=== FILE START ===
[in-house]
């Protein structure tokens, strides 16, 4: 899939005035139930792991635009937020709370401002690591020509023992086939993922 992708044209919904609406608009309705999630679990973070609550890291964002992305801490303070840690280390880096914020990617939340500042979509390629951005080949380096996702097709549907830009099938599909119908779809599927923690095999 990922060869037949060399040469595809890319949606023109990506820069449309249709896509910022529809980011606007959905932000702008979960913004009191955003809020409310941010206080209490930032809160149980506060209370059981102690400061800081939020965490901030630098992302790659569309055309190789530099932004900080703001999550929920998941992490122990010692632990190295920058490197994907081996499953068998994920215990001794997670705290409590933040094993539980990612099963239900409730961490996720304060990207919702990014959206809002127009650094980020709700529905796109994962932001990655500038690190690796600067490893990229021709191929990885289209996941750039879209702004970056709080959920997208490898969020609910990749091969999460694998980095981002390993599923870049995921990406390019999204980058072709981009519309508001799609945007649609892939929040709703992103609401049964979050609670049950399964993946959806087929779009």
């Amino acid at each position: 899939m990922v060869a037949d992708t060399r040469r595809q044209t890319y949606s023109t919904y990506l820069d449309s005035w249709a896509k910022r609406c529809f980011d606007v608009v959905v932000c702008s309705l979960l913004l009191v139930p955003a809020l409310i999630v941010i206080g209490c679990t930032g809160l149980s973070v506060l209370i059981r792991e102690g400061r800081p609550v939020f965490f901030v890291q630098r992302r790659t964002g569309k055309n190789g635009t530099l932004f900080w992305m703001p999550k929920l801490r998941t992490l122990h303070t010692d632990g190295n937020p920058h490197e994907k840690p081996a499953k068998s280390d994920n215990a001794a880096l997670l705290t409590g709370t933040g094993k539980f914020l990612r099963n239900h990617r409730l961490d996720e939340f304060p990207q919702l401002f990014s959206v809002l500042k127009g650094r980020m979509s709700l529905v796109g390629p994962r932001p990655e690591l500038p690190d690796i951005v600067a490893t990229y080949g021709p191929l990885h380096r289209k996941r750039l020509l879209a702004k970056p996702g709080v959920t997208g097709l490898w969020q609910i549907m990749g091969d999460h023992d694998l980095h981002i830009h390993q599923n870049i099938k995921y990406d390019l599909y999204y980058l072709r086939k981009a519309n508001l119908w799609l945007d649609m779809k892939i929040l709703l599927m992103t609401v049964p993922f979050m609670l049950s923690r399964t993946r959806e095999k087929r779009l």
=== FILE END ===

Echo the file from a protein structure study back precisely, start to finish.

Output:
[in-house]
């Protein structure tokens, strides 16, 4: 899939005035139930792991635009937020709370401002690591020509023992086939993922 992708044209919904609406608009309705999630679990973070609550890291964002992305801490303070840690280390880096914020990617939340500042979509390629951005080949380096996702097709549907830009099938599909119908779809599927923690095999 990922060869037949060399040469595809890319949606023109990506820069449309249709896509910022529809980011606007959905932000702008979960913004009191955003809020409310941010206080209490930032809160149980506060209370059981102690400061800081939020965490901030630098992302790659569309055309190789530099932004900080703001999550929920998941992490122990010692632990190295920058490197994907081996499953068998994920215990001794997670705290409590933040094993539980990612099963239900409730961490996720304060990207919702990014959206809002127009650094980020709700529905796109994962932001990655500038690190690796600067490893990229021709191929990885289209996941750039879209702004970056709080959920997208490898969020609910990749091969999460694998980095981002390993599923870049995921990406390019999204980058072709981009519309508001799609945007649609892939929040709703992103609401049964979050609670049950399964993946959806087929779009």
């Amino acid at each position: 899939m990922v060869a037949d992708t060399r040469r595809q044209t890319y949606s023109t919904y990506l820069d449309s005035w249709a896509k910022r609406c529809f980011d606007v608009v959905v932000c702008s309705l979960l913004l009191v139930p955003a809020l409310i999630v941010i206080g209490c679990t930032g809160l149980s973070v506060l209370i059981r792991e102690g400061r800081p609550v939020f965490f901030v890291q630098r992302r790659t964002g569309k055309n190789g635009t530099l932004f900080w992305m703001p999550k929920l801490r998941t992490l122990h303070t010692d632990g190295n937020p920058h490197e994907k840690p081996a499953k068998s280390d994920n215990a001794a880096l997670l705290t409590g709370t933040g094993k539980f914020l990612r099963n239900h990617r409730l961490d996720e939340f304060p990207q919702l401002f990014s959206v809002l500042k127009g650094r980020m979509s709700l529905v796109g390629p994962r932001p990655e690591l500038p690190d690796i951005v600067a490893t990229y080949g021709p191929l990885h380096r289209k996941r750039l020509l879209a702004k970056p996702g709080v959920t997208g097709l490898w969020q609910i549907m990749g091969d999460h023992d694998l980095h981002i830009h390993q599923n870049i099938k995921y990406d390019l599909y999204y980058l072709r086939k981009a519309n508001l119908w799609l945007d649609m779809k892939i929040l709703l599927m992103t609401v049964p993922f979050m609670l049950s923690r399964t993946r959806e095999k087929r779009l």